Growing up, I became an avid reader of British novels thanks to my friend Joseph at yonahtax.com. He was an integral part of introducing me to literature from across the pond. There were so many books to choose from and they all filled my imagination with wonderful things. One thing that really stood out to me in the books is how familiar the characters were with every plant, tree, and bird possible that is mentioned. The characters always seemed more like lovers of nature than gardeners. Of course, if you know anything about England, you know that the land around a home is always a garden. They do not have yards like we do here in America, so the word garden is used a lot in their novels.
In the British books, once a child can speak, they can identify almost all living creatures outdoors, and they seem to be outdoors all the time. Even those that live in the city have a country retreat where they regularly visit. The seasons and plants are just as big in the narrative as the births, deaths, marriages, and other life events.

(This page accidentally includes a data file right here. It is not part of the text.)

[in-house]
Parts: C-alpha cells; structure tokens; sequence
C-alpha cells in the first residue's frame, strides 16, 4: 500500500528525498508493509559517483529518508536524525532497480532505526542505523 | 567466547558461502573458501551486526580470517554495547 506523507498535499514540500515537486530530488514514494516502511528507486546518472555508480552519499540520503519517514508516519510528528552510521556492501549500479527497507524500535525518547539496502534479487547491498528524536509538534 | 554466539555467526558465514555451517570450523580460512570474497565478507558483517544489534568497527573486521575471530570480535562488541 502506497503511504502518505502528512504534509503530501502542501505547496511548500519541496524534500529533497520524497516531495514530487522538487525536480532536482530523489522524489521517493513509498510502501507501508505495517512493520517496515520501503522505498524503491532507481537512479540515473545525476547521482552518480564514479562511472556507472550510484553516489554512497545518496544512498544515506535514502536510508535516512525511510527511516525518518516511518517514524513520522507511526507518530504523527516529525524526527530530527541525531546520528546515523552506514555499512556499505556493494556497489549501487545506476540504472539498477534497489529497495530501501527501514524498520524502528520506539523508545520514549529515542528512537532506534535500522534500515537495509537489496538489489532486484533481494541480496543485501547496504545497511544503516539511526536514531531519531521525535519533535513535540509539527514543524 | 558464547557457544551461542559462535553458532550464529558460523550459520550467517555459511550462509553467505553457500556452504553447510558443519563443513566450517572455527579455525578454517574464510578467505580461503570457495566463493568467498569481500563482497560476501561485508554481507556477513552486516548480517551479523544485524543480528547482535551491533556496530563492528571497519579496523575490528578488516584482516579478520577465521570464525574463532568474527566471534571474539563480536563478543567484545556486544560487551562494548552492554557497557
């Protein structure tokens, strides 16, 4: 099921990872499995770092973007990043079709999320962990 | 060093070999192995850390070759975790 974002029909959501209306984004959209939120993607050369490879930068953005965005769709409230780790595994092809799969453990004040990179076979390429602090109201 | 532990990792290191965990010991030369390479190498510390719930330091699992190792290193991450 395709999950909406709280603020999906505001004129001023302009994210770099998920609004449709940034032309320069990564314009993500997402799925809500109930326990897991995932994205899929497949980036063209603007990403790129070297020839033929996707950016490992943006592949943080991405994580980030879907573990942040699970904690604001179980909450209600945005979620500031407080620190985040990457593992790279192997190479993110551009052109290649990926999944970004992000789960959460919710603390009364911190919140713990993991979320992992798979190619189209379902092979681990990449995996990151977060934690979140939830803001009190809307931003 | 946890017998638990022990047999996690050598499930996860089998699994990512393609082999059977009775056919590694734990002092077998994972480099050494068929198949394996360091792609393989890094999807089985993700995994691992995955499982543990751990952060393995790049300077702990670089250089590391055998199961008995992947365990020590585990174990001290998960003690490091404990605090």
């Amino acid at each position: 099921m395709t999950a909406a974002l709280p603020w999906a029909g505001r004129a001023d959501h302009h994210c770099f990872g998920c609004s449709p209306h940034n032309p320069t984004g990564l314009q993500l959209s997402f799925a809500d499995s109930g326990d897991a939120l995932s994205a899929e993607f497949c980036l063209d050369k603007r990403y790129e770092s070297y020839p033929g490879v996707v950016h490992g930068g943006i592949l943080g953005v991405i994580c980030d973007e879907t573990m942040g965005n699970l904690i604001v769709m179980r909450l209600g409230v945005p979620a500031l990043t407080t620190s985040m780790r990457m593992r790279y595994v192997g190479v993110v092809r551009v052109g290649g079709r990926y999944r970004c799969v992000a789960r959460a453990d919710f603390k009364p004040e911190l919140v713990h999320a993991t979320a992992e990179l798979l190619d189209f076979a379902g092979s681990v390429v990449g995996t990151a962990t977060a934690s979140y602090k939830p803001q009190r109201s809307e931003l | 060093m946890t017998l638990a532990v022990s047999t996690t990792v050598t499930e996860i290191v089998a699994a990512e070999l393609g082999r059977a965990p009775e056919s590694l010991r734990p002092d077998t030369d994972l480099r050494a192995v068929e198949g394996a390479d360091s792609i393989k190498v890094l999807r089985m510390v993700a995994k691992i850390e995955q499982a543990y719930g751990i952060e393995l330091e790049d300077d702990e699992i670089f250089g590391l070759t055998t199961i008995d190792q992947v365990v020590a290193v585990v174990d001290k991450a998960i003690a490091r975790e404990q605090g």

Growing up, I never enjoyed this kind of intimacy with nature. Yes, I loved animals and plants, but I didn’t know a whole lot about them. My grandfather taught me what I did know then, when I started gardening myself, I learned the names of what I planted. I still don’t know a lot about the wild plants I see when I hike, though.
Luckily, a lot of the local preserves in my area have signs that help me with plant and animal identification. I am often found carrying a wildlife book with me as well when I travel through the woods.
I started my journey in gardening, in part, as a way to feed my family healthy, organic foods. As part of that goal, I think I am going to start learning more about nature’s garden and the many wild edibles that are available in my area. I think with gardening and hunting for wild edibles, we will get back to the way things were in the days of my grandparents.